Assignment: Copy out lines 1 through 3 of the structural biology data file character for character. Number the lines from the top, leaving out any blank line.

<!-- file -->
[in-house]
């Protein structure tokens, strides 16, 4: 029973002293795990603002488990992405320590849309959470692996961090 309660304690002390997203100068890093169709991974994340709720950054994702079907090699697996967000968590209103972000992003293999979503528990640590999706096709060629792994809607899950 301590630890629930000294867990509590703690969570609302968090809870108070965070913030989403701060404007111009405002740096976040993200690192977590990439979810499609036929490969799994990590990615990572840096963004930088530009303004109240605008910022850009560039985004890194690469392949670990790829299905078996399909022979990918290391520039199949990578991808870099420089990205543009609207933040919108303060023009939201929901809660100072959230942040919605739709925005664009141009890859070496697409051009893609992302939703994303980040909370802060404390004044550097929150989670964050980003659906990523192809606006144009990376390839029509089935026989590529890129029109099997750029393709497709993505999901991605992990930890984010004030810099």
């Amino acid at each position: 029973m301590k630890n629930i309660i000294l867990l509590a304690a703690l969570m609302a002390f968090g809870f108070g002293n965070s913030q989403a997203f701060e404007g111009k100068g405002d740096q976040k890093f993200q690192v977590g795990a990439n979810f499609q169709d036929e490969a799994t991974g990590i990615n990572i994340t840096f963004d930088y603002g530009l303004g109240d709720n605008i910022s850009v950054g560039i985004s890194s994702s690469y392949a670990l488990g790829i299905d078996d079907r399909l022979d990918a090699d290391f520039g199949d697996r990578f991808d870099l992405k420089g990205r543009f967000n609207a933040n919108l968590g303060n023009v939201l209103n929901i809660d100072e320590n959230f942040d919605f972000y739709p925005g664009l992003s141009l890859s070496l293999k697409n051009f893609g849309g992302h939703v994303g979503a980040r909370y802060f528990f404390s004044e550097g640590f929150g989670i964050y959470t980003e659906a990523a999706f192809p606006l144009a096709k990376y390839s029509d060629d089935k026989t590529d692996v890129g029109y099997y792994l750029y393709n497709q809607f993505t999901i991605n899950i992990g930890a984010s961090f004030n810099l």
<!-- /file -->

[in-house]
């Protein structure tokens, strides 16, 4: 029973002293795990603002488990992405320590849309959470692996961090 309660304690002390997203100068890093169709991974994340709720950054994702079907090699697996967000968590209103972000992003293999979503528990640590999706096709060629792994809607899950 301590630890629930000294867990509590703690969570609302968090809870108070965070913030989403701060404007111009405002740096976040993200690192977590990439979810499609036929490969799994990590990615990572840096963004930088530009303004109240605008910022850009560039985004890194690469392949670990790829299905078996399909022979990918290391520039199949990578991808870099420089990205543009609207933040919108303060023009939201929901809660100072959230942040919605739709925005664009141009890859070496697409051009893609992302939703994303980040909370802060404390004044550097929150989670964050980003659906990523192809606006144009990376390839029509089935026989590529890129029109099997750029393709497709993505999901991605992990930890984010004030810099």
């Amino acid at each position: 029973m301590k630890n629930i309660i000294l867990l509590a304690a703690l969570m609302a002390f968090g809870f108070g002293n965070s913030q989403a997203f701060e404007g111009k100068g405002d740096q976040k890093f993200q690192v977590g795990a990439n979810f499609q169709d036929e490969a799994t991974g990590i990615n990572i994340t840096f963004d930088y603002g530009l303004g109240d709720n605008i910022s850009v950054g560039i985004s890194s994702s690469y392949a670990l488990g790829i299905d078996d079907r399909l022979d990918a090699d290391f520039g199949d697996r990578f991808d870099l992405k420089g990205r543009f967000n609207a933040n919108l968590g303060n023009v939201l209103n929901i809660d100072e320590n959230f942040d919605f972000y739709p925005g664009l992003s141009l890859s070496l293999k697409n051009f893609g849309g992302h939703v994303g979503a980040r909370y802060f528990f404390s004044e550097g640590f929150g989670i964050y959470t980003e659906a990523a999706f192809p606006l144009a096709k990376y390839s029509d060629d089935k026989t590529d692996v890129g029109y099997y792994l750029y393709n497709q809607f993505t999901i991605n899950i992990g930890a984010s961090f004030n810099l």